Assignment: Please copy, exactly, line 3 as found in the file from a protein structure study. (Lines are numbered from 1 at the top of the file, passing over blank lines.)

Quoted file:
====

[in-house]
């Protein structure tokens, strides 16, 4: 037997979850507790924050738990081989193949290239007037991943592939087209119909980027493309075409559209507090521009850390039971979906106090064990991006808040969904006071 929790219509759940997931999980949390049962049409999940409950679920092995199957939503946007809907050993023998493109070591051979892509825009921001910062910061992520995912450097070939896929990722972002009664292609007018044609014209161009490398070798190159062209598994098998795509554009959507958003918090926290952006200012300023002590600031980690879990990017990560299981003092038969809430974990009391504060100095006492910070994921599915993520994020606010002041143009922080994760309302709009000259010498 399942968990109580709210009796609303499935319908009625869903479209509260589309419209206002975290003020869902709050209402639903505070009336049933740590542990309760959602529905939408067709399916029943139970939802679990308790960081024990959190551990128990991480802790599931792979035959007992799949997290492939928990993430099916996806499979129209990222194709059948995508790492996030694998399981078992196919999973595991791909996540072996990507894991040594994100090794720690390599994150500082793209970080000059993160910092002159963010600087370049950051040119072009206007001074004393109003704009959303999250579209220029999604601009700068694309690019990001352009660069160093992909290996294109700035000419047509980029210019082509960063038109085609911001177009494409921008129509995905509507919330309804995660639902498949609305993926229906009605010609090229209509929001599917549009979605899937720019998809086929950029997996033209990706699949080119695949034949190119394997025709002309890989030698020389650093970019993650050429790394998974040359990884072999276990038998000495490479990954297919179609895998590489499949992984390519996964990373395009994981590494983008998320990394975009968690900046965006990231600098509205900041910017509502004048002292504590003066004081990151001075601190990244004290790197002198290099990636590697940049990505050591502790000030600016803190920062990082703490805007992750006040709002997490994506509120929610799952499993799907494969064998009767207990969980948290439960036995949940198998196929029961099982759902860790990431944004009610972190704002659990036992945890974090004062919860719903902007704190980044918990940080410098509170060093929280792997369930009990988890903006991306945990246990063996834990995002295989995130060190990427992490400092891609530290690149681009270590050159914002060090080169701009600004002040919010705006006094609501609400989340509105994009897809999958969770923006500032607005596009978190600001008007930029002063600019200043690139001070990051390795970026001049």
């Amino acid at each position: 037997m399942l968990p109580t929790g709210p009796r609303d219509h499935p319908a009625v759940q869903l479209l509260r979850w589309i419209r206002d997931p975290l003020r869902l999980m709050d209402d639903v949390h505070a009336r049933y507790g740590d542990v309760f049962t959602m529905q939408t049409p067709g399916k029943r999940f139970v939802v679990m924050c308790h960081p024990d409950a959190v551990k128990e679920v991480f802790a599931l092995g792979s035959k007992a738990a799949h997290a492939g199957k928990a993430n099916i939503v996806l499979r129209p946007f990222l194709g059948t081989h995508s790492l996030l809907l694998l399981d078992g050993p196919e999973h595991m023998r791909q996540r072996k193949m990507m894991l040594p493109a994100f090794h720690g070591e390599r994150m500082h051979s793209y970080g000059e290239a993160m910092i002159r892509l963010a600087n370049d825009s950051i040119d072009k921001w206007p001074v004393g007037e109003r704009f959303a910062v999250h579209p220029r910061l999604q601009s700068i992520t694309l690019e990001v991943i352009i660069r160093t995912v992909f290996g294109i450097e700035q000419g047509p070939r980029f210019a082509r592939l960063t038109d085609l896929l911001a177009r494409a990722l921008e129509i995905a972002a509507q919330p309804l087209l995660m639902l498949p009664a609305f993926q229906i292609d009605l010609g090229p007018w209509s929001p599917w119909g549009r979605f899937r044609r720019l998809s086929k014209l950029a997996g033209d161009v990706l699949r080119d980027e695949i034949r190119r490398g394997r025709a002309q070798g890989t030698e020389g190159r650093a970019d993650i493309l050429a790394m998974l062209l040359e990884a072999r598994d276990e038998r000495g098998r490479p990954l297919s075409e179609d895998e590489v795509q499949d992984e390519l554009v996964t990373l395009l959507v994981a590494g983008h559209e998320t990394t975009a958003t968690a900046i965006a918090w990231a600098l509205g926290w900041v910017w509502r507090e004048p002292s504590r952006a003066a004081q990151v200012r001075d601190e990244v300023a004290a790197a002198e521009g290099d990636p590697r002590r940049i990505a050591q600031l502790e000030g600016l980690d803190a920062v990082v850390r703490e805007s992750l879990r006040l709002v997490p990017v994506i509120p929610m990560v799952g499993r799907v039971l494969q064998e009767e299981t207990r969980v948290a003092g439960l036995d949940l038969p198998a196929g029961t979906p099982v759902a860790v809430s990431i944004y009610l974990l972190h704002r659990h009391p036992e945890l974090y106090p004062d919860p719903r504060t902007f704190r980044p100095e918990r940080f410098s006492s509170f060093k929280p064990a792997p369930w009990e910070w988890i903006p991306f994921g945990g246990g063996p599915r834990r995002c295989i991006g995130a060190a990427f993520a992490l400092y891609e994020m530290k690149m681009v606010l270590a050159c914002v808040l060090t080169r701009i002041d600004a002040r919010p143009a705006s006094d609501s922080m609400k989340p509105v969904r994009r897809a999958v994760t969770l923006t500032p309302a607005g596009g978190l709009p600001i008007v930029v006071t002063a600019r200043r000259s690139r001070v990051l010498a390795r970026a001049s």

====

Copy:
């Amino acid at each position: 037997m399942l968990p109580t929790g709210p009796r609303d219509h499935p319908a009625v759940q869903l479209l509260r979850w589309i419209r206002d997931p975290l003020r869902l999980m709050d209402d639903v949390h505070a009336r049933y507790g740590d542990v309760f049962t959602m529905q939408t049409p067709g399916k029943r999940f139970v939802v679990m924050c308790h960081p024990d409950a959190v551990k128990e679920v991480f802790a599931l092995g792979s035959k007992a738990a799949h997290a492939g199957k928990a993430n099916i939503v996806l499979r129209p946007f990222l194709g059948t081989h995508s790492l996030l809907l694998l399981d078992g050993p196919e999973h595991m023998r791909q996540r072996k193949m990507m894991l040594p493109a994100f090794h720690g070591e390599r994150m500082h051979s793209y970080g000059e290239a993160m910092i002159r892509l963010a600087n370049d825009s950051i040119d072009k921001w206007p001074v004393g007037e109003r704009f959303a910062v999250h579209p220029r910061l999604q601009s700068i992520t694309l690019e990001v991943i352009i660069r160093t995912v992909f290996g294109i450097e700035q000419g047509p070939r980029f210019a082509r592939l960063t038109d085609l896929l911001a177009r494409a990722l921008e129509i995905a972002a509507q919330p309804l087209l995660m639902l498949p009664a609305f993926q229906i292609d009605l010609g090229p007018w209509s929001p599917w119909g549009r979605f899937r044609r720019l998809s086929k014209l950029a997996g033209d161009v990706l699949r080119d980027e695949i034949r190119r490398g394997r025709a002309q070798g890989t030698e020389g190159r650093a970019d993650i493309l050429a790394m998974l062209l040359e990884a072999r598994d276990e038998r000495g098998r490479p990954l297919s075409e179609d895998e590489v795509q499949d992984e390519l554009v996964t990373l395009l959507v994981a590494g983008h559209e998320t990394t975009a958003t968690a900046i965006a918090w990231a600098l509205g926290w900041v910017w509502r507090e004048p002292s504590r952006a003066a004081q990151v200012r001075d601190e990244v300023a004290a790197a002198e521009g290099d990636p590697r002590r940049i990505a050591q600031l502790e000030g600016l980690d803190a920062v990082v850390r703490e805007s992750l879990r006040l709002v997490p990017v994506i509120p929610m990560v799952g499993r799907v039971l494969q064998e009767e299981t207990r969980v948290a003092g439960l036995d949940l038969p198998a196929g029961t979906p099982v759902a860790v809430s990431i944004y009610l974990l972190h704002r659990h009391p036992e945890l974090y106090p004062d919860p719903r504060t902007f704190r980044p100095e918990r940080f410098s006492s509170f060093k929280p064990a792997p369930w009990e910070w988890i903006p991306f994921g945990g246990g063996p599915r834990r995002c295989i991006g995130a060190a990427f993520a992490l400092y891609e994020m530290k690149m681009v606010l270590a050159c914002v808040l060090t080169r701009i002041d600004a002040r919010p143009a705006s006094d609501s922080m609400k989340p509105v969904r994009r897809a999958v994760t969770l923006t500032p309302a607005g596009g978190l709009p600001i008007v930029v006071t002063a600019r200043r000259s690139r001070v990051l010498a390795r970026a001049s």